Friday was the "Day of Rage" in Palestine. After the Friday prayer on the Harem al-Sharif, the masses went out into the street to burn the Israeli flag and chant pro-Palestinian slogans. But our freedom fighters were not alone. Demonstrations were held in many Arab and Islamic countries around the world. Even in America and European countries, Christian Arabs, Muslims and human rights interest groups protested against the Israeli government's treatment of Palestinians.
As grateful as I am for the spontaneous humanitarian reaction of those who took a stand behalf of Palestinians, I am saddened by the Arabic regimes that banned anti-Israeli demonstrations and used violence to oppress those who echoed our painful cries.
In Egypt, students, given approval to demonstrate by university administrators, were stopped by civic police. Tear gas chased the students away or to waiting police and arrest. In Syria, Syrian riot police opened fire at protesters to prevent them from storming the U.S. Embassy in Damascus. Many Palestinian sympathizers were wounded or arrested. Last but not least, our neighbors in Amman and the Palestinian refugee camp Al-Baqa'a Refugee Camp, people demonstrated on our behalf. The result: one Palestinian refugee killed and many injured. The lucky ones were savagely beaten and arrested. It is apparent Jordanian soldiers had surrounded Al-Baqa'a with tanks the night before in anticipation of violence.
In Palestine, when a person is killed resisting the Israelis, he or she is considered a martyr. The man killed in the Al-Baqa'a Refugee Camp was dismissed as an unruly ruffian and nothing more. His name was not mentioned in the press and nobody condemned his murder. He acted on our behalf, but was nothing more to the press or government of Jordan than another troublesome Palestinian. He, however, died of double oppression. First, he was expelled from his homeland in Palestine; next, those who would rather not have him there at all murdered him for expressing his feelings about his displacement.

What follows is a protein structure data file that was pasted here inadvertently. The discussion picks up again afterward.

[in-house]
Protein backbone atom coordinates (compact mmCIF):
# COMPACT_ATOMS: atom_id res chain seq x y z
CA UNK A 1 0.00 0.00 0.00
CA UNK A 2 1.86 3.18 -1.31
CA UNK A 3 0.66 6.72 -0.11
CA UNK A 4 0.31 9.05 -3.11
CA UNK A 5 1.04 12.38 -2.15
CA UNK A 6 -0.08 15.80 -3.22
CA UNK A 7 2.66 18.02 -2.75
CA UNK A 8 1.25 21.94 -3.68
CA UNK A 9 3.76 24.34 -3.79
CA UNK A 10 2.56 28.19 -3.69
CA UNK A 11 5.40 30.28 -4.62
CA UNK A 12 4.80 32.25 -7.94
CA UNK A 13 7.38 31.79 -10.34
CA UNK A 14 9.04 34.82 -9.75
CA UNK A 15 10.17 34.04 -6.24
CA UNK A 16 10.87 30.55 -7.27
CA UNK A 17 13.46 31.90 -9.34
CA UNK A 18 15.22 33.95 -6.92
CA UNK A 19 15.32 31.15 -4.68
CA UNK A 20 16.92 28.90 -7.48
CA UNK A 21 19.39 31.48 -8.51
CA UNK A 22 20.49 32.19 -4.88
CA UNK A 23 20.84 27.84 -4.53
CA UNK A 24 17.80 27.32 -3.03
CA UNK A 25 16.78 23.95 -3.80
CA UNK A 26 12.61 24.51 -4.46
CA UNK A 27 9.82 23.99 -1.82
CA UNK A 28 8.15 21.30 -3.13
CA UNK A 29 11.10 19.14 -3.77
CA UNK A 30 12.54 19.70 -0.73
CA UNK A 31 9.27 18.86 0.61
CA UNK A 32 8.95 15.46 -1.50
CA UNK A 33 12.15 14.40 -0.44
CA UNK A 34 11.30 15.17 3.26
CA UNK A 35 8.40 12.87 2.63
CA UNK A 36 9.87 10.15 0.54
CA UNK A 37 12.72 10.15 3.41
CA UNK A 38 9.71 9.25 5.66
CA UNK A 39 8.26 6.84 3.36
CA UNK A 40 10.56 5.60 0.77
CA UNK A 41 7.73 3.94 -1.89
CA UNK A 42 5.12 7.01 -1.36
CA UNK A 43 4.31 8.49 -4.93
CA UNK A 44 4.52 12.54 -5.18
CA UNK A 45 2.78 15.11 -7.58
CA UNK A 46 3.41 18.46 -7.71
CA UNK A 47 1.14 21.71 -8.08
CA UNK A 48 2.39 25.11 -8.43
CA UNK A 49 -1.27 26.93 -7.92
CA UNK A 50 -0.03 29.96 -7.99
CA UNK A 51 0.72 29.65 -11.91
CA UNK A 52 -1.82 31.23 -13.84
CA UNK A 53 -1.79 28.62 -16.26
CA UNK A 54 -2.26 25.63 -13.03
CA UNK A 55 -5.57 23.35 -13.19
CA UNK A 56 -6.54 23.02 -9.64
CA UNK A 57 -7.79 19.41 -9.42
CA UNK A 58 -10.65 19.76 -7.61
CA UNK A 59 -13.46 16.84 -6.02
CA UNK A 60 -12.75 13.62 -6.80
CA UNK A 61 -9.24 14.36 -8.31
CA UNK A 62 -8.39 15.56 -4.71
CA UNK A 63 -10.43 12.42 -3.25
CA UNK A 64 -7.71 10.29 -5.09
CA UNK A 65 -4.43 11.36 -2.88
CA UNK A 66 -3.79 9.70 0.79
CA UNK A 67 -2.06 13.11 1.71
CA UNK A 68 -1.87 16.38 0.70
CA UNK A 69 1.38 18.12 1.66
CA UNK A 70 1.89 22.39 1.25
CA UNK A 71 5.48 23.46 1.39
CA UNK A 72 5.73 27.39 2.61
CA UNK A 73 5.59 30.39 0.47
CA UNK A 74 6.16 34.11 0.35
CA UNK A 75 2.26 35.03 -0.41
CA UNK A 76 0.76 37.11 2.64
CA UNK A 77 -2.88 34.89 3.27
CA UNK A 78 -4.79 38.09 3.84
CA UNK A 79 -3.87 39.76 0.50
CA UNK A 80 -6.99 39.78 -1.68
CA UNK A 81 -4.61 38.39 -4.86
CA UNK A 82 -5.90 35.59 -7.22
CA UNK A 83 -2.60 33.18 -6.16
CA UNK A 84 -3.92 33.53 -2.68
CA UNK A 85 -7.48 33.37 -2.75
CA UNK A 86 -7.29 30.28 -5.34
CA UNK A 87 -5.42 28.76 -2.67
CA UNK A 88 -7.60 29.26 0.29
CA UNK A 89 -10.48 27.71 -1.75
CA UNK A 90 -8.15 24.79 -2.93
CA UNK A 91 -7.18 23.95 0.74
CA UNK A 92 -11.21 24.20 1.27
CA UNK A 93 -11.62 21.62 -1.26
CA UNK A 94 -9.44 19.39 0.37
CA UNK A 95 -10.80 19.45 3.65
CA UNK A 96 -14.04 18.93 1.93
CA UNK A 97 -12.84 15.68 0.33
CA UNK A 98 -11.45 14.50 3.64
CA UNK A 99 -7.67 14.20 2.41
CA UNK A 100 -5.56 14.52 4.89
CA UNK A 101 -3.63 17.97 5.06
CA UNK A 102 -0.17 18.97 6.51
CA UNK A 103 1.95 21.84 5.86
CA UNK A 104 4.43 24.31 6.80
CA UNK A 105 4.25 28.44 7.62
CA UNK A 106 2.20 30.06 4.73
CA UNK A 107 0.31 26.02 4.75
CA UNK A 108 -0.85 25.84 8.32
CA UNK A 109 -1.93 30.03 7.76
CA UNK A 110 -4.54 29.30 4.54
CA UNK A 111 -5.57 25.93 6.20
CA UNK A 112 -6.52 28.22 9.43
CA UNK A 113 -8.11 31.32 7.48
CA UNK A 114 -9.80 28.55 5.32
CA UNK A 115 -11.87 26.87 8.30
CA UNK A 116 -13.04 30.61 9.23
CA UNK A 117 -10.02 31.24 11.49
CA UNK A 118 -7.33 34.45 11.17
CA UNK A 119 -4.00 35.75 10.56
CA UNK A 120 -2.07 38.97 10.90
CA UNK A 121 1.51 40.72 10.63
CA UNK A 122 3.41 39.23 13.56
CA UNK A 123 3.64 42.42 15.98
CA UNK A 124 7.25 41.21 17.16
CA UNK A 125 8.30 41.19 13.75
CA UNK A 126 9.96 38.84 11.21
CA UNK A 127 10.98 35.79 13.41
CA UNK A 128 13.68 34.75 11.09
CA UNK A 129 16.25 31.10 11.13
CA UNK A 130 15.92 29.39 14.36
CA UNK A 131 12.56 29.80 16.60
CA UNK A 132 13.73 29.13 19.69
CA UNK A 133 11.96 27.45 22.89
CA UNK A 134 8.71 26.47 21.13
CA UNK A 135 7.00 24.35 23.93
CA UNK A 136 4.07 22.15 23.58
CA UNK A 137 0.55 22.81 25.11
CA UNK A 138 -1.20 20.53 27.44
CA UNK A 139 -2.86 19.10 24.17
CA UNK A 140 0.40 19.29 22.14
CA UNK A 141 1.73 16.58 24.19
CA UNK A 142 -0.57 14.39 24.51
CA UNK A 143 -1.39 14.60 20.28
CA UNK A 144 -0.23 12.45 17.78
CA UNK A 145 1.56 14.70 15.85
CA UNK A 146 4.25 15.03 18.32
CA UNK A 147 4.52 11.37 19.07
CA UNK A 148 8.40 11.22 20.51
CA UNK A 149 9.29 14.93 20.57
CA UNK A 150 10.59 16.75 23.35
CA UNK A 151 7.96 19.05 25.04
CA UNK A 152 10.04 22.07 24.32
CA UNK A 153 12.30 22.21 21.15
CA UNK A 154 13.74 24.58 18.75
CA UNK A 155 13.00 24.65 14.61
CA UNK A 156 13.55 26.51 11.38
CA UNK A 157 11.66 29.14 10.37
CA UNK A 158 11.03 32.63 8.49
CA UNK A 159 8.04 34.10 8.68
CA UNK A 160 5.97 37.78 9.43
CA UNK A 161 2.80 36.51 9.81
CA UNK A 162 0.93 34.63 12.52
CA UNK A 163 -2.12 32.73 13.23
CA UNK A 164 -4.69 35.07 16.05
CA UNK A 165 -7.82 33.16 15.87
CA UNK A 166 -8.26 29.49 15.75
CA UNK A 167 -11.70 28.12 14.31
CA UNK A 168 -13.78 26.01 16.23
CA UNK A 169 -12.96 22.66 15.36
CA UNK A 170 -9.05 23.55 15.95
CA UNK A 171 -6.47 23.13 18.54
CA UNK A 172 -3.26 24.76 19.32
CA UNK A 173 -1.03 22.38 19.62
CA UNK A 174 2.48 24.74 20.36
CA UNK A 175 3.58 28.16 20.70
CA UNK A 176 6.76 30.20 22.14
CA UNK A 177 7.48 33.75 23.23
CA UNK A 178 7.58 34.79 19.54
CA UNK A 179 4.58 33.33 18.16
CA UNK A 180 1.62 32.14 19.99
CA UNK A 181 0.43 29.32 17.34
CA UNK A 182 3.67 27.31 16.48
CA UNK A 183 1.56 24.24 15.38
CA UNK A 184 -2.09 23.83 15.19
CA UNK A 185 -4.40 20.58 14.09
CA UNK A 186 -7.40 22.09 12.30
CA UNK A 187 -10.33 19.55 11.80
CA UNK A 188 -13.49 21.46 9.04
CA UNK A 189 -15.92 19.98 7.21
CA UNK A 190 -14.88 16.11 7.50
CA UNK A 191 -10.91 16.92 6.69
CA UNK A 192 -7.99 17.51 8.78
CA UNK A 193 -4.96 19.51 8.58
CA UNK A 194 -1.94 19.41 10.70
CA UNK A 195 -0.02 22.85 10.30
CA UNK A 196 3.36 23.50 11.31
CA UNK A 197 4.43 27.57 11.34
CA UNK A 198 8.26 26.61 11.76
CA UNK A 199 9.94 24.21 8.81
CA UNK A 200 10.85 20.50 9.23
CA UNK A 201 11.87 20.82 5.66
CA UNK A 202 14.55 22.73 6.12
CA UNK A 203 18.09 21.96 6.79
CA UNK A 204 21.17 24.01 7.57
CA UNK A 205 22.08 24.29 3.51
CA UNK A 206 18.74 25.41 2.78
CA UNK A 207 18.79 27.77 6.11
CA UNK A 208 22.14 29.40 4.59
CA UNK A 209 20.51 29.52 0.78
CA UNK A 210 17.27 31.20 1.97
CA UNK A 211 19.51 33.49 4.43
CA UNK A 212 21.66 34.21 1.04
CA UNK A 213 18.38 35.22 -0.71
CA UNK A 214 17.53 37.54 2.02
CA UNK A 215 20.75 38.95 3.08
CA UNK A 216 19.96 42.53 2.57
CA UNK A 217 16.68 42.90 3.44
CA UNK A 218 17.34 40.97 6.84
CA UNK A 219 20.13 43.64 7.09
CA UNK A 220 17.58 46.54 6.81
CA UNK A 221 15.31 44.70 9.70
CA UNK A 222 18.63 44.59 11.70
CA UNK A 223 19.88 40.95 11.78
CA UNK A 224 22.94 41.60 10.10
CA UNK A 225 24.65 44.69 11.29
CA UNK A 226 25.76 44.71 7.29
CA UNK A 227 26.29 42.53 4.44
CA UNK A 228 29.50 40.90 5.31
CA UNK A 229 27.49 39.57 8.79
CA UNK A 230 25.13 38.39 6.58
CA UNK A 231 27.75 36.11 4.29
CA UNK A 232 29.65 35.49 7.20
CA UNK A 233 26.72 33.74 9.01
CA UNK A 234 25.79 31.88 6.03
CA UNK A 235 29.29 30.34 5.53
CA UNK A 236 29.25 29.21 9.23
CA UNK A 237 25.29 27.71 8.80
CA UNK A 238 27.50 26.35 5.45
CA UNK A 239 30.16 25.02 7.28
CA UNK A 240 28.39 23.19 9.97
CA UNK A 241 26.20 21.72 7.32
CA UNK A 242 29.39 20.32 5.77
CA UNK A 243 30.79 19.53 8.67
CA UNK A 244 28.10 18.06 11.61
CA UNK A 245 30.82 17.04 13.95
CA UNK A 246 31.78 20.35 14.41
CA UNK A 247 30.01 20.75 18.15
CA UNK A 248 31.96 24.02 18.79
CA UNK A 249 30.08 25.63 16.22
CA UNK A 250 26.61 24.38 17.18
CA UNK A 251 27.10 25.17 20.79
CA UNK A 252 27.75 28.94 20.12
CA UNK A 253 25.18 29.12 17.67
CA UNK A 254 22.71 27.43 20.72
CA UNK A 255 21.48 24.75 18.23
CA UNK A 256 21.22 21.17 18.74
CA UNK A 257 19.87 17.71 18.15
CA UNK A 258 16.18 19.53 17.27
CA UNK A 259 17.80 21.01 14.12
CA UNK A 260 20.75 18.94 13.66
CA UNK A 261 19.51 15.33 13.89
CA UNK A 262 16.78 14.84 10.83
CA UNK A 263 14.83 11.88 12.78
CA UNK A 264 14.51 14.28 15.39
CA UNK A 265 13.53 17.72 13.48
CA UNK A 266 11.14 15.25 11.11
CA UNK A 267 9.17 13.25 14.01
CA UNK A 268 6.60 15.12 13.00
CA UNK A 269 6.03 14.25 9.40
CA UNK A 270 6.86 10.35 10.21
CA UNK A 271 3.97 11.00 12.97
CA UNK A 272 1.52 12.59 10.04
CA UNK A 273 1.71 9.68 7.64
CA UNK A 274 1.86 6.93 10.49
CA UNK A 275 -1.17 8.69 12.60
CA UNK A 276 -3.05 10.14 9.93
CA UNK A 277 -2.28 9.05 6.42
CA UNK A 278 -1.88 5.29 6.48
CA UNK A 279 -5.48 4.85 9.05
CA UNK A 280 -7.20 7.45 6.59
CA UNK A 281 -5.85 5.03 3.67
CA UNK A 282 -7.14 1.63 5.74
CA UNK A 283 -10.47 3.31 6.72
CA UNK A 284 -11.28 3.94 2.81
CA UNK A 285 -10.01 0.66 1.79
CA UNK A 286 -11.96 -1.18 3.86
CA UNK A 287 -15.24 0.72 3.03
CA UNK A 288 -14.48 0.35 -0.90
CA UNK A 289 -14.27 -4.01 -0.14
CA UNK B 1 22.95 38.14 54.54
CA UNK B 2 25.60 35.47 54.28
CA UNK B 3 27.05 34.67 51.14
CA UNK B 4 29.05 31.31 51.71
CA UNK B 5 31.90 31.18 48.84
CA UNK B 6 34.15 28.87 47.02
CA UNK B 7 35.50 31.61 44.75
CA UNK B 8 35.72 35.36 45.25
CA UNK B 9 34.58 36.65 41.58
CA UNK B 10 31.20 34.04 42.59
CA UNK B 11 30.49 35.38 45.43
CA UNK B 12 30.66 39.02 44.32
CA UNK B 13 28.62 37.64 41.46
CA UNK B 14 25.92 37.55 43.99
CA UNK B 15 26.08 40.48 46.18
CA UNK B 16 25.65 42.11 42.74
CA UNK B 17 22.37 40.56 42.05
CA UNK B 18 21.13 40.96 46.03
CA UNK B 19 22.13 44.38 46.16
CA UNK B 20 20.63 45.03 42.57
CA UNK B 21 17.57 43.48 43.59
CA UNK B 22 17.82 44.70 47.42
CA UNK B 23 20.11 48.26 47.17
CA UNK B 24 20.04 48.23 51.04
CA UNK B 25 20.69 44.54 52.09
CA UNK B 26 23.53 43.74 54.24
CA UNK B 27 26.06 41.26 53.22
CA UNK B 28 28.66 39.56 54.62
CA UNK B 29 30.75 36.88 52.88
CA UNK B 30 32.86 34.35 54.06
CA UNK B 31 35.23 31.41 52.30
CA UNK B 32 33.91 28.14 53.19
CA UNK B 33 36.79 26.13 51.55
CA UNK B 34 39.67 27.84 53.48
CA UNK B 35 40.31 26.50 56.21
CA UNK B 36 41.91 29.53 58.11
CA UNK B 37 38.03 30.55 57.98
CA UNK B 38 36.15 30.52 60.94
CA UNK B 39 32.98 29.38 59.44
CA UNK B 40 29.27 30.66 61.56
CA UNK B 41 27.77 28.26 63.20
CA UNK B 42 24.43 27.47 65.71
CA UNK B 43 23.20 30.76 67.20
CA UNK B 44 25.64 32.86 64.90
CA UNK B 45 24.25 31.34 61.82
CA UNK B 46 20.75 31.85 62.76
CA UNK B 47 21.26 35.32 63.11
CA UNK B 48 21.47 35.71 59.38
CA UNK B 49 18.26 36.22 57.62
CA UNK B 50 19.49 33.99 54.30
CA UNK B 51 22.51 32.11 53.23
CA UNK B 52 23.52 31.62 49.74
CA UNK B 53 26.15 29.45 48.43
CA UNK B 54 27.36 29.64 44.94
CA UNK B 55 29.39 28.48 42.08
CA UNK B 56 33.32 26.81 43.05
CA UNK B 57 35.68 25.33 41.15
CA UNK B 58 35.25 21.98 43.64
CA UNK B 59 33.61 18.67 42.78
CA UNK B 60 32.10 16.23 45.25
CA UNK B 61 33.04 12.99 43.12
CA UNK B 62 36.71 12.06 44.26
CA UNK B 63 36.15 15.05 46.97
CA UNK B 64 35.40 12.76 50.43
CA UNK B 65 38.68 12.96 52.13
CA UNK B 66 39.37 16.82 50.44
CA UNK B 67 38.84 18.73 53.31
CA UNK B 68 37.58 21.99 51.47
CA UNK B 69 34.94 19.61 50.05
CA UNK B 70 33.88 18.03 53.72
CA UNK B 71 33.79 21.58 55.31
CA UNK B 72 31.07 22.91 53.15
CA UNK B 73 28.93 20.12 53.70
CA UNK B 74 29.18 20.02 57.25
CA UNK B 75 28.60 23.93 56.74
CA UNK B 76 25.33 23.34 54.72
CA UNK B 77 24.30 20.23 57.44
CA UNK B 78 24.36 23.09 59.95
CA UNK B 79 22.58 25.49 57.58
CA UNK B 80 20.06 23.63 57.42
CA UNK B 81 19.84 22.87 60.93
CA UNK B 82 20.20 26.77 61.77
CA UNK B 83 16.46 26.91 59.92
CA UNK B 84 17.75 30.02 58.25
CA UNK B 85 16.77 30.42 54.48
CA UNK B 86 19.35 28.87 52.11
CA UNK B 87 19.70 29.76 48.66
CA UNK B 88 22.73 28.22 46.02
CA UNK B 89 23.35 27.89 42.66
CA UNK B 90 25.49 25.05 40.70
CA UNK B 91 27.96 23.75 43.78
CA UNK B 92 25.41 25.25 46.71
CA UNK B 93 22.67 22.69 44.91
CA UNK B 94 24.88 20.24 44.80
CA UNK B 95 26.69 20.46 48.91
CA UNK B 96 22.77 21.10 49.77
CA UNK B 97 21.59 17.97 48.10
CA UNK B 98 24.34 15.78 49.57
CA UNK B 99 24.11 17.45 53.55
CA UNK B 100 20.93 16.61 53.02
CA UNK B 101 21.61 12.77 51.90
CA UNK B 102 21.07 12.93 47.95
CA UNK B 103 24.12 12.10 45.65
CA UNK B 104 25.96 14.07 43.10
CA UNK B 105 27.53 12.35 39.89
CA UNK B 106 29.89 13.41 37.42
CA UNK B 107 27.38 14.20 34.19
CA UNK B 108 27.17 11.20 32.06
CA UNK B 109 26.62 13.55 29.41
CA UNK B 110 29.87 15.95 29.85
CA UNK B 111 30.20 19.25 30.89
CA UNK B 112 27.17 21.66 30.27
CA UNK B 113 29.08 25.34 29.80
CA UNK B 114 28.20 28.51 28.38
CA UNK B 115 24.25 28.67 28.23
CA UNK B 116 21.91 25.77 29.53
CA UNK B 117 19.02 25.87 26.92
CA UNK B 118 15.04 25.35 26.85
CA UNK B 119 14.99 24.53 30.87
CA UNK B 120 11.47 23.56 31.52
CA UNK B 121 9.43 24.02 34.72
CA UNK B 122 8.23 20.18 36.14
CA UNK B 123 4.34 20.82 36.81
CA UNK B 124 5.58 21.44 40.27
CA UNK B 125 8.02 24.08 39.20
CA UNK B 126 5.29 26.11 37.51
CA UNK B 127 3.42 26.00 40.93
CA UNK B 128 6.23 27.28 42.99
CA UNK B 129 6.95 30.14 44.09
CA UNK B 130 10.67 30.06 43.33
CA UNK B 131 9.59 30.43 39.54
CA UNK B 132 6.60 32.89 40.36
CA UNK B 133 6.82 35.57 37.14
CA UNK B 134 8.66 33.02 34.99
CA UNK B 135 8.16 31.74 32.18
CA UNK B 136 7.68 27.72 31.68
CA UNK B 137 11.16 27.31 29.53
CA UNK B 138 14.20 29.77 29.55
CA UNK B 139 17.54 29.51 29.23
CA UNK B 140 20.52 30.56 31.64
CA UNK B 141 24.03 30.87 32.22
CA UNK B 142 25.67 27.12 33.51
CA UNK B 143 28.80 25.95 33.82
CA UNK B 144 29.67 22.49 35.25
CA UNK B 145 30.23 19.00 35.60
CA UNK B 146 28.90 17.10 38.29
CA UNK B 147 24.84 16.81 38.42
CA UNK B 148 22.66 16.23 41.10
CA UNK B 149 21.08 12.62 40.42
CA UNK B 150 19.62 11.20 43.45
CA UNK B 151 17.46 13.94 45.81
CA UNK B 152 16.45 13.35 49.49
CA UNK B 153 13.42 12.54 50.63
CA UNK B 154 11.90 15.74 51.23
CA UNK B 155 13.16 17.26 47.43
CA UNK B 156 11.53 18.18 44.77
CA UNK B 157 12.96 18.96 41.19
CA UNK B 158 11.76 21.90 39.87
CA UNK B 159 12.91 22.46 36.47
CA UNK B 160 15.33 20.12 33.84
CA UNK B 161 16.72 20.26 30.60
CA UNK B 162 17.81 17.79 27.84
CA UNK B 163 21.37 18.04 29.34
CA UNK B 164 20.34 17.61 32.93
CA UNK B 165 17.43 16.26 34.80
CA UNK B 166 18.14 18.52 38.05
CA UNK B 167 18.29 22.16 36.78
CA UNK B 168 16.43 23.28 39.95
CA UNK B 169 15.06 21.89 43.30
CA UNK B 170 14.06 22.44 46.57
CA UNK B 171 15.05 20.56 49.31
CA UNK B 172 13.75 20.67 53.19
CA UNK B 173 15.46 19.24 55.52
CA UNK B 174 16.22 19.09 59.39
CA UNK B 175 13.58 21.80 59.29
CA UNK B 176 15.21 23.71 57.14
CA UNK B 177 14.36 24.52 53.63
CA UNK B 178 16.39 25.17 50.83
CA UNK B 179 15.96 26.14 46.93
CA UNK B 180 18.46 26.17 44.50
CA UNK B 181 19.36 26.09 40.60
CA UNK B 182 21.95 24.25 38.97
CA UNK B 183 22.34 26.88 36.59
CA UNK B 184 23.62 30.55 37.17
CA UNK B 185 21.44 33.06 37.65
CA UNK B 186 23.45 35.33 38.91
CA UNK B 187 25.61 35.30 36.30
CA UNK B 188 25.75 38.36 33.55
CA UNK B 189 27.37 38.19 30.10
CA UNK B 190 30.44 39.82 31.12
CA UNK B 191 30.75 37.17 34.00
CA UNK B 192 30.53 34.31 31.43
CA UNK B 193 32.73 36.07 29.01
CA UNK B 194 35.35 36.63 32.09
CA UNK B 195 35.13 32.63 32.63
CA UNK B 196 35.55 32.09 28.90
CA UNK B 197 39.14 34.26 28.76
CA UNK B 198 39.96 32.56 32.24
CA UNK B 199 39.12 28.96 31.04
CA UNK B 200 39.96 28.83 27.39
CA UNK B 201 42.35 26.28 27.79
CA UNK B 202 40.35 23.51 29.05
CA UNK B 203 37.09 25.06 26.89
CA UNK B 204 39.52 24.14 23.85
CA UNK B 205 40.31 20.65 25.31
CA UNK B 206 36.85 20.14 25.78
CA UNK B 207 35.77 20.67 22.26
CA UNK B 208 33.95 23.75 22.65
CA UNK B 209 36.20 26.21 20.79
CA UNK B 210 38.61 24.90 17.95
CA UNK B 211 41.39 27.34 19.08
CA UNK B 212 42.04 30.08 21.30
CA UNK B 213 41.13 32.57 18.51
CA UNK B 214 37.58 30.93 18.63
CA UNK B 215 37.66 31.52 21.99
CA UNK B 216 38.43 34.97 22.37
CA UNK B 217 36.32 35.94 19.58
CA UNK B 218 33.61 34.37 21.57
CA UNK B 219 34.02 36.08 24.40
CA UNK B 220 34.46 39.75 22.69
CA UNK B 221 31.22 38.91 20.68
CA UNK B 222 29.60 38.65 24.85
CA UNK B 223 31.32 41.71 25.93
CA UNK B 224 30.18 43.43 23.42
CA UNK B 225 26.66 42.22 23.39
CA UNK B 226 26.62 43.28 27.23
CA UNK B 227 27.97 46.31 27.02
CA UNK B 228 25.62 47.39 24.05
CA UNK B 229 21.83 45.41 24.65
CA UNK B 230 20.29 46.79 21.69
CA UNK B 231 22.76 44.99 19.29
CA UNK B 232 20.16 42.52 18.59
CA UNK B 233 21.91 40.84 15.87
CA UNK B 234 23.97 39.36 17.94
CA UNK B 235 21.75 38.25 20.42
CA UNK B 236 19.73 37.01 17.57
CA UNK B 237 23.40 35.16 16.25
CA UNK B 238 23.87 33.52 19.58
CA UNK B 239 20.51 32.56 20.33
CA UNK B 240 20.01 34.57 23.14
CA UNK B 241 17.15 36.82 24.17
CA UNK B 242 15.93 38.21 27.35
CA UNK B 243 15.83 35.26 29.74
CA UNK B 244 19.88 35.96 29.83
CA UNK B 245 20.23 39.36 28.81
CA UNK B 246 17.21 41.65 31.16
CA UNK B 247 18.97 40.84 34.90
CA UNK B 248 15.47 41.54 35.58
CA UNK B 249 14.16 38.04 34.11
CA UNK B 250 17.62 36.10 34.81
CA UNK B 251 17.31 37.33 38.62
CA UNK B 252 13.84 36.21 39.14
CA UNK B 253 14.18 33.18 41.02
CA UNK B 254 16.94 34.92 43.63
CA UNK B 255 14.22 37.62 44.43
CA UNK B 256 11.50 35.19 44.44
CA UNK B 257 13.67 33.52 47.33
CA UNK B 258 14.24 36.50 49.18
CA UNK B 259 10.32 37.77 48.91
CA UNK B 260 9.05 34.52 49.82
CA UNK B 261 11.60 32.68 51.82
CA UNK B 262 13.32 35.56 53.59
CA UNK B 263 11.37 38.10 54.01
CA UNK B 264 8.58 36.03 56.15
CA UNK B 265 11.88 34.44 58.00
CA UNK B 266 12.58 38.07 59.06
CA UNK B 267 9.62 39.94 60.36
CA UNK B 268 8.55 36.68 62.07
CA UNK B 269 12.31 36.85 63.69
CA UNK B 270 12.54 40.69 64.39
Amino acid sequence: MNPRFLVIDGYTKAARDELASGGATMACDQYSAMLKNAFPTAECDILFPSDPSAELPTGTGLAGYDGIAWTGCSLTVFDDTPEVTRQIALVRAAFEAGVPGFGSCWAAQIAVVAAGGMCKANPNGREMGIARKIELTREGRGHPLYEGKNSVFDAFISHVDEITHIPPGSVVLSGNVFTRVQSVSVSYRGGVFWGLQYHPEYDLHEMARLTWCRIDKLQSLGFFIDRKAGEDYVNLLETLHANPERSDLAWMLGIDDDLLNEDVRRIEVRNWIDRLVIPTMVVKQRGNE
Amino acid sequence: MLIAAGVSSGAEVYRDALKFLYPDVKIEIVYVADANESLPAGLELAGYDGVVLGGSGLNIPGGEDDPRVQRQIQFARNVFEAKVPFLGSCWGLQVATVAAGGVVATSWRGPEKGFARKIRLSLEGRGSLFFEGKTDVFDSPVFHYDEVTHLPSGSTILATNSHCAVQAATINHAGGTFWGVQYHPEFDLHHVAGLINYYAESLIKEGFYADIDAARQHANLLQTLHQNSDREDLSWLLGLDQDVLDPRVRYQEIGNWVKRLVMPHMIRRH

Although I live amid violence, I do not condone it here or anywhere. Still, oppressed people with little to lose in terms of their futures, economically or politically, are often ready to gain honor through martyrdom. That's what happens here. Beyond our land, most Arab monarchs and dictators do speak in our support, but talk is just about all they do. When their people want to speak through demonstration, this is disallowed. A group of three people together is considered a potential threat to Arab monarchists and royalty. Control is more important to a king than people's freedom to speak. Like most of the issues I address, even expressions of emotion born of political and economic frustration, are not black and white, but full of shades of gray. Violence and oppression must be stopped before harm comes to the innocent and protest must be allowed if Israeli oppression of Palestinians is ever to end.